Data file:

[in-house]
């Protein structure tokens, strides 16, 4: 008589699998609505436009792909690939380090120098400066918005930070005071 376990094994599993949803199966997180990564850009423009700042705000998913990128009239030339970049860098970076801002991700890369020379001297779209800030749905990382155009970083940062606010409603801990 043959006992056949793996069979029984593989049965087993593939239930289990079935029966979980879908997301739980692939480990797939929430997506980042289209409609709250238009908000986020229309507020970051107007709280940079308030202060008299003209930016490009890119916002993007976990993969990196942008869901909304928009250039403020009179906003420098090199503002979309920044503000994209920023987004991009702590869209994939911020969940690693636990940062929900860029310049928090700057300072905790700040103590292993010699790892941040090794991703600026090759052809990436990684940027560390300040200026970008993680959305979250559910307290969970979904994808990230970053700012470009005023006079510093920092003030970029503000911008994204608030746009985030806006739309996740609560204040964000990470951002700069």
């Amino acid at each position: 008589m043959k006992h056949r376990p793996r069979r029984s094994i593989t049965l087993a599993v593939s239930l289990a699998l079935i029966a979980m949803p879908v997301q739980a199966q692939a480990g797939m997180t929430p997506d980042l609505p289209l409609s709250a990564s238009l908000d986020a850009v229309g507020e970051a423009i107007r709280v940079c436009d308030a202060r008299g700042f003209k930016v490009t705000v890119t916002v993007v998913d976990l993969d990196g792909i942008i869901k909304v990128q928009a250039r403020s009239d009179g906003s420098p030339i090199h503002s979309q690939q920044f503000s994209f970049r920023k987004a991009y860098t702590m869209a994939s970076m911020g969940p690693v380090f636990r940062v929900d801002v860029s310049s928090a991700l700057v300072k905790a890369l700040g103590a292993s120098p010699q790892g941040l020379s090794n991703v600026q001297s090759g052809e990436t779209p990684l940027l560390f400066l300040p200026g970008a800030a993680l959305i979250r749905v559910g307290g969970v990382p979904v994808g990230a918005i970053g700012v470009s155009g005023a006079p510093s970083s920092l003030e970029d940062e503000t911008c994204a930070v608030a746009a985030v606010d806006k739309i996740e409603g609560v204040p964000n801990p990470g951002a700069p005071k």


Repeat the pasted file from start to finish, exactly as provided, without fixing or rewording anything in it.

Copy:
[in-house]
């Protein structure tokens, strides 16, 4: 008589699998609505436009792909690939380090120098400066918005930070005071 376990094994599993949803199966997180990564850009423009700042705000998913990128009239030339970049860098970076801002991700890369020379001297779209800030749905990382155009970083940062606010409603801990 043959006992056949793996069979029984593989049965087993593939239930289990079935029966979980879908997301739980692939480990797939929430997506980042289209409609709250238009908000986020229309507020970051107007709280940079308030202060008299003209930016490009890119916002993007976990993969990196942008869901909304928009250039403020009179906003420098090199503002979309920044503000994209920023987004991009702590869209994939911020969940690693636990940062929900860029310049928090700057300072905790700040103590292993010699790892941040090794991703600026090759052809990436990684940027560390300040200026970008993680959305979250559910307290969970979904994808990230970053700012470009005023006079510093920092003030970029503000911008994204608030746009985030806006739309996740609560204040964000990470951002700069």
């Amino acid at each position: 008589m043959k006992h056949r376990p793996r069979r029984s094994i593989t049965l087993a599993v593939s239930l289990a699998l079935i029966a979980m949803p879908v997301q739980a199966q692939a480990g797939m997180t929430p997506d980042l609505p289209l409609s709250a990564s238009l908000d986020a850009v229309g507020e970051a423009i107007r709280v940079c436009d308030a202060r008299g700042f003209k930016v490009t705000v890119t916002v993007v998913d976990l993969d990196g792909i942008i869901k909304v990128q928009a250039r403020s009239d009179g906003s420098p030339i090199h503002s979309q690939q920044f503000s994209f970049r920023k987004a991009y860098t702590m869209a994939s970076m911020g969940p690693v380090f636990r940062v929900d801002v860029s310049s928090a991700l700057v300072k905790a890369l700040g103590a292993s120098p010699q790892g941040l020379s090794n991703v600026q001297s090759g052809e990436t779209p990684l940027l560390f400066l300040p200026g970008a800030a993680l959305i979250r749905v559910g307290g969970v990382p979904v994808g990230a918005i970053g700012v470009s155009g005023a006079p510093s970083s920092l003030e970029d940062e503000t911008c994204a930070v608030a746009a985030v606010d806006k739309i996740e409603g609560v204040p964000n801990p990470g951002a700069p005071k």